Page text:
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IEA: Demand for oil on track to reach all-time high in 2023

The energy transition is slowing down growth of oil demand, but has yet to reduce overall levels of consumption of the fossil fuel, the IEA warns.

Blue metal oil barrels

Image via Shutterstock/photomaster

Demand for oil is likely to hit new heights this year, after consumption of the fossil fuel reached a record high in June, according to the International Energy Agency (IEA).

The IEA's latest oil market report published Friday notes that oil demand hit a record 103 million barrels a day in June, driven by better-than-expected economic growth in rich nations, summer air travel and surging demand for the fossil fuel in China, particularly for petrochemical production.

As a result, the influential organization said it expects global oil demand to hit an average of 102.2 million barrels a day in 2023, which would be the highest annual level.

China alone, where COVID-19 restrictions have finally begun to be eased over the past year, is set to account for 70 percent of the growth in expected oil demand in 2023, it said.

However, while oil demand is still rising, growth is set to slow down next year as the clean energy transition gathers pace and the global economic recovery from the pandemic peters out, the IEA stressed.

It predicted factors such as tighter energy efficiency standards and the ongoing rise of electric vehicles would serve to more than halve oil demand growth from 2.2 million barrels a day in 2023 to 1 million barrels a day next year.

"With the post-pandemic recovery having largely run its course and as the energy transition gathers pace, growth will slow to 1 million barrel a day in 2024," it said.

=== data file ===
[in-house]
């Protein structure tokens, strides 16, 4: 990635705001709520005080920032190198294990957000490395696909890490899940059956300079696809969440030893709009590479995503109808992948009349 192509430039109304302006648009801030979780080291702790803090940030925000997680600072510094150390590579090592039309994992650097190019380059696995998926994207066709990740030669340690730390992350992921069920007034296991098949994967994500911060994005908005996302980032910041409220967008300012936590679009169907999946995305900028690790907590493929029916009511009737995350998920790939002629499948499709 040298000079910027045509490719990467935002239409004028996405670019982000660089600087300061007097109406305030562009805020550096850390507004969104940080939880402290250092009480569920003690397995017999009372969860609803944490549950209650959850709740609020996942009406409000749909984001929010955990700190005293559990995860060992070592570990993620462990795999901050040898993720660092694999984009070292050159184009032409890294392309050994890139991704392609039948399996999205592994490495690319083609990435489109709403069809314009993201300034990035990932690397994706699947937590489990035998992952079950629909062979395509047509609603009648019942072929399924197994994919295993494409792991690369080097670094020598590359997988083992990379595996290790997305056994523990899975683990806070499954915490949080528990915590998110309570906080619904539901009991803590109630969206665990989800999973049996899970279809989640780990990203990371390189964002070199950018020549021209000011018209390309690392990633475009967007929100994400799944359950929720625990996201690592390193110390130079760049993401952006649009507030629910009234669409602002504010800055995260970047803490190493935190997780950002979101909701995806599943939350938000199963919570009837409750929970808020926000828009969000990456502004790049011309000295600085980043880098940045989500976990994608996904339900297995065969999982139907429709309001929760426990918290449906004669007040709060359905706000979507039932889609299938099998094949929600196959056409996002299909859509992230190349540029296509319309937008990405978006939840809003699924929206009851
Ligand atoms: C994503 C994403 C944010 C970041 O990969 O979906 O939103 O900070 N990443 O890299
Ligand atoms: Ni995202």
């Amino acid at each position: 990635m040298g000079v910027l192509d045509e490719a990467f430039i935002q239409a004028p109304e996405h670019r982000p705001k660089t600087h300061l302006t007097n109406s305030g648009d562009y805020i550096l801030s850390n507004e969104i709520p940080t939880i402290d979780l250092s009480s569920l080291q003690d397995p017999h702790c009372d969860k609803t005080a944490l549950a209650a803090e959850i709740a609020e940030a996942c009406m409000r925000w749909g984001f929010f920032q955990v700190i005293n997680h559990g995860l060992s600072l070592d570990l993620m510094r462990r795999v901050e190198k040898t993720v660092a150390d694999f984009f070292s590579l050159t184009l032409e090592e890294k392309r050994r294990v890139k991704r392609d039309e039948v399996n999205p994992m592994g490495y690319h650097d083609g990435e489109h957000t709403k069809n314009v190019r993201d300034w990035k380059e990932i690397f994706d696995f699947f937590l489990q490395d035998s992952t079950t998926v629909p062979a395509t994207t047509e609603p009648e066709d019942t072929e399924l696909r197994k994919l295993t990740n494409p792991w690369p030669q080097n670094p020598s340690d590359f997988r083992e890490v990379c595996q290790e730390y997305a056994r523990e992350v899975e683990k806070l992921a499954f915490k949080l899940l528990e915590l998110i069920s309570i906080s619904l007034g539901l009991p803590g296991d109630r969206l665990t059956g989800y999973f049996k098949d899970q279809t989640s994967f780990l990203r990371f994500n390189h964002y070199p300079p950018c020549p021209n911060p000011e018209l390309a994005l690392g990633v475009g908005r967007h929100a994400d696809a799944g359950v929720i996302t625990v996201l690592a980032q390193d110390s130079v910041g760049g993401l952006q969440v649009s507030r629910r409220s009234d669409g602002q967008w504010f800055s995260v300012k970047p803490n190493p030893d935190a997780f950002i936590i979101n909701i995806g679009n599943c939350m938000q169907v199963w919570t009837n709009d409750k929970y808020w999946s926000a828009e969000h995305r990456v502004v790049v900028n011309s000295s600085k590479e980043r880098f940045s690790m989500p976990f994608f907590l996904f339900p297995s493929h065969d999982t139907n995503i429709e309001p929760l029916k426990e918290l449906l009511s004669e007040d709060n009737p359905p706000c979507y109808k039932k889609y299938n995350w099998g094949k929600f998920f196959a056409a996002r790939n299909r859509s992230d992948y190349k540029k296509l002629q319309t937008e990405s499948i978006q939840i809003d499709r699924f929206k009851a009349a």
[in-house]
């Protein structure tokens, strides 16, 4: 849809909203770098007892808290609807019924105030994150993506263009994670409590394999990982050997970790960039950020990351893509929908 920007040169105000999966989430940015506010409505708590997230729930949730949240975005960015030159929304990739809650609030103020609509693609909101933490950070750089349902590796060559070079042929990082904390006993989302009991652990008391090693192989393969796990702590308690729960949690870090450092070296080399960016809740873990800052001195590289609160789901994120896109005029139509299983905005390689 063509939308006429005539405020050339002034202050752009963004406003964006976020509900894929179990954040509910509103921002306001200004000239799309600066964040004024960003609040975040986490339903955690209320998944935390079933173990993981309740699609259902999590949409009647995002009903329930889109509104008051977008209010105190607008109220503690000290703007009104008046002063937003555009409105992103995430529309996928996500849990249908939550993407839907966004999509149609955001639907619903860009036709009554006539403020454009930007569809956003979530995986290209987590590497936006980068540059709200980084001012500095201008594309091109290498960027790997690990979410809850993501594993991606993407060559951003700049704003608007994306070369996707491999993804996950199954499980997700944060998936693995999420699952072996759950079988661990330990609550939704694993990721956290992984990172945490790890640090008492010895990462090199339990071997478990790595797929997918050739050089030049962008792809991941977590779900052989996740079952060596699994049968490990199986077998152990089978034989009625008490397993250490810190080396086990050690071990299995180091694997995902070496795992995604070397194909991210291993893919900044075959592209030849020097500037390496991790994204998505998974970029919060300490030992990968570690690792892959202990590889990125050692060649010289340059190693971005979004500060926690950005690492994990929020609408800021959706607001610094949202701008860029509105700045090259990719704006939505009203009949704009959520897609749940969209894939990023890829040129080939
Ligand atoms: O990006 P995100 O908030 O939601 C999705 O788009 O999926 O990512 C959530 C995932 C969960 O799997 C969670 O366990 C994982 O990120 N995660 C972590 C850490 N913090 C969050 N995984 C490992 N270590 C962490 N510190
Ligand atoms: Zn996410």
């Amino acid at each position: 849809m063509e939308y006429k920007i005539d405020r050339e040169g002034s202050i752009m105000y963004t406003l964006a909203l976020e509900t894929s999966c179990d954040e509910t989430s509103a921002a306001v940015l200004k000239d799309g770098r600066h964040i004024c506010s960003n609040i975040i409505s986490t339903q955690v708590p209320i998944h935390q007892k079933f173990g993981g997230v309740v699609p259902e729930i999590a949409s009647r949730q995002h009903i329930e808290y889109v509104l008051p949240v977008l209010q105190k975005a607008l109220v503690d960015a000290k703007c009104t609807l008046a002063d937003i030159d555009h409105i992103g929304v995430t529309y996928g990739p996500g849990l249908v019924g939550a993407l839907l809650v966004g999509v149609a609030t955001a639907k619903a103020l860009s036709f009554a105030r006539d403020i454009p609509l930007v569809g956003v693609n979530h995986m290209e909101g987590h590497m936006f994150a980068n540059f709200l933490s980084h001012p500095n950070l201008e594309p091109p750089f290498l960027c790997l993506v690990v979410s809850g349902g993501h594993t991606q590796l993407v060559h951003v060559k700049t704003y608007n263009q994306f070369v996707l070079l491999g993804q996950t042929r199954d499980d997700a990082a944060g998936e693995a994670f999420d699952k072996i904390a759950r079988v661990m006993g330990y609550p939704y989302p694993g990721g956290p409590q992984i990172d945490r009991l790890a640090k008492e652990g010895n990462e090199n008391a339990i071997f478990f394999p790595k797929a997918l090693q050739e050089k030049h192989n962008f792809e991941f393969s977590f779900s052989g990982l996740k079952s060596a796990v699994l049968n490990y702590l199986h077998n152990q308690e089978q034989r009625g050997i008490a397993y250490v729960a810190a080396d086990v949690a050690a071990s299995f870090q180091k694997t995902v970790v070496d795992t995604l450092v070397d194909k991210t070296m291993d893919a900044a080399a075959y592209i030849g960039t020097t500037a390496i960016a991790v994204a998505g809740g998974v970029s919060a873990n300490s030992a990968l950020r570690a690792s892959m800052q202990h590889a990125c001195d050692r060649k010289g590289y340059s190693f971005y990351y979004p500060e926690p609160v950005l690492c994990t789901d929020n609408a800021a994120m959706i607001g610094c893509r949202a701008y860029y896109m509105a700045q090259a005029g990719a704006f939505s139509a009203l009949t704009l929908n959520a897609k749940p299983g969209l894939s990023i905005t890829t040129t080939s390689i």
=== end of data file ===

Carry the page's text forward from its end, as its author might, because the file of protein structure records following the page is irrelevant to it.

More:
The IEA's findings echo recent predictions made by energy analyst Wood Mackenzie, which contended in a report published in July that oil demand would continue to grow throughout the 2020s, before peaking in the 2030s when electric vehicles (EVs) begin to significantly eat away at fossil fuel demand. The analyst predicted that while the rate of growth in demand will start to slow from 2024 onwards, consumption will not fall until next decade.

Elsewhere in its oil market update, the IEA noted that global stockpiles of oil are thinning after Saudi Arabia and Russia have made cuts in supply, in a move designed to shore up prices for the fossil fuel. The oil report predicts that output from OPEC+ countries could fall to a two-year low in 2023.

Supply from countries that sit outside the OPEC+ bloc is expected to dominate world supply growth next year, it predicts, with the U.S. expected to make up 80 percent of global 2023 supply growth, or 1.2 million barrels a day.

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